Text (SMS) Messaging at the Church

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capelrd-p40
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Text (SMS) Messaging at the Church

Postby capelrd-p40 » Wed Oct 14, 2009 8:50 am

This topic is to generate discussion about what units of the church are currently doing in the area of text messaging. Please post your experiences, the tools you use, your objectives, the effectiveness of your methods, who the primary audience is, etc.
Thank you!

techgy
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Postby techgy » Wed Oct 14, 2009 11:37 am

capelrd wrote:This topic is to generate discussion about what units of the church are currently doing in the area of text messaging. Please post your experiences, the tools you use, your objectives, the effectiveness of your methods, who the primary audience is, etc.
Thank you!


Perhaps you could clarify what it is you're looking for here. I wouldn't expect church units to be involved in text messaging. Members, however, would be. Can you be a little more clear on how this would apply to the technology efforts of the church, aside from an individual member using text messaging?
Have you read the Code of Conduct?

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aebrown
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Postby aebrown » Wed Oct 14, 2009 11:54 am

Techgy wrote:I wouldn't expect church units to be involved in text messaging.


Text messaging is used in church units quite a lot in my area. For example:

  • Our YM president may text the members of the Priests Quorum to remind them of an activity.
  • Our local YSA ward uses text messaging for lots of different communication.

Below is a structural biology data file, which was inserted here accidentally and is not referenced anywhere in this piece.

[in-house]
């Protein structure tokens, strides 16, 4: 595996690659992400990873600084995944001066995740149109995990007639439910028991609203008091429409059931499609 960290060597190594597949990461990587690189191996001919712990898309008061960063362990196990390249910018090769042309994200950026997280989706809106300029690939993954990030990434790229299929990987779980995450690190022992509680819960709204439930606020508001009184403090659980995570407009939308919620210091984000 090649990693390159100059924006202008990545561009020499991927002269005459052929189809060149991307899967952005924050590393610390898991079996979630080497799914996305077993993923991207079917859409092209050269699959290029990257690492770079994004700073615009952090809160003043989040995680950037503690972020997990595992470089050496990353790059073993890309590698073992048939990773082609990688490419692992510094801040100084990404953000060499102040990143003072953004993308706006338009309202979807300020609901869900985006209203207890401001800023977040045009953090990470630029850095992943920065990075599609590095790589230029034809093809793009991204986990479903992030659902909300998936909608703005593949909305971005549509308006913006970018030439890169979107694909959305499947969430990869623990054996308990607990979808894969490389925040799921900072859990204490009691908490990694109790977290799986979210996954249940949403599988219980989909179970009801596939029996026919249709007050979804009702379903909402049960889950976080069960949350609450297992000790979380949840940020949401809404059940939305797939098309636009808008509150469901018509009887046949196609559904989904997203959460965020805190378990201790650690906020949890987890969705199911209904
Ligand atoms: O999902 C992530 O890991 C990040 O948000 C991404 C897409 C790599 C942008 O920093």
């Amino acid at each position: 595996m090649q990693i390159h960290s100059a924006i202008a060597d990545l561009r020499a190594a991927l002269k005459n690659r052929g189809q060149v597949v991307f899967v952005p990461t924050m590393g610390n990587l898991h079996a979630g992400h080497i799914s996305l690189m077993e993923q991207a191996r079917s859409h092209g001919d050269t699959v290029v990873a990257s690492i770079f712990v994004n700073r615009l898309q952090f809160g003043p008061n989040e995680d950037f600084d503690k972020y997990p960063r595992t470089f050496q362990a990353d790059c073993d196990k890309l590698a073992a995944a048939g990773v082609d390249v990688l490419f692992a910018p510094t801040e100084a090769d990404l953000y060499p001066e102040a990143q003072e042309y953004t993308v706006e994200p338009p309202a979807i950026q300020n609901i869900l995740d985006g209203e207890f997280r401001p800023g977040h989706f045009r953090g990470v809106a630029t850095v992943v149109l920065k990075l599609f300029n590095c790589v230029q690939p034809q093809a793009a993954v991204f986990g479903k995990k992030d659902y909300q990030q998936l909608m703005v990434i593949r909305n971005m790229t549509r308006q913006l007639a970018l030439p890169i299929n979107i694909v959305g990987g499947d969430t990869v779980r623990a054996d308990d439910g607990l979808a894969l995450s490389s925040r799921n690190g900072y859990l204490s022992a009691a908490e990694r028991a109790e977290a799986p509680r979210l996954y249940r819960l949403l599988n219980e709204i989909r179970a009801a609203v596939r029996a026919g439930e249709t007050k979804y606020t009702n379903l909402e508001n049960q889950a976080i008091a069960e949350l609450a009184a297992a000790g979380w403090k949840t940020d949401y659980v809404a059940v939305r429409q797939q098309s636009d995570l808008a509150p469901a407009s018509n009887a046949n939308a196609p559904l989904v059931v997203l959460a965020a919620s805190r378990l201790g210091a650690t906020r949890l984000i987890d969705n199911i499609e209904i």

• For the recent Draper Temple Celebration, the youth could request e-mail reminders and other notices from the Celebration committee. Leaders in our ward and stake also sent reminders to youth in our ward via SMS.

I also know someone serving in the bishopric of a student ward who uses text messaging even more than phone calls just to connect with members to set up appointments.

Except for the Draper Temple Celebration, as far as I know most of these usages are simply from cell phone to cell phone, so they don't use any other technologies. I think in at least one case a local leader used e-mail to send text messages to a group of youth.

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mkmurray
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Postby mkmurray » Wed Oct 14, 2009 1:18 pm

Our Exececutive Secretary has found people won't pick up phone calls or return voice mails nearly as often as text messages. In fact, the responses to text messages is nearly always immediate. Our demographics consist of a higher than average number of young couples and families.
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Enigma1-p40
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Postby Enigma1-p40 » Thu Oct 15, 2009 8:17 am

I've found it very nice to connect my Nokia XpressMusic to my laptop with the cable that it came with when I got it, run the Nokia software, and send mass SMS about Temple trips, Ward activities, etc. It saves time (of calling everyone, visiting everyone) and money (designing paper flyers and making copies, and taping them to peoples doors)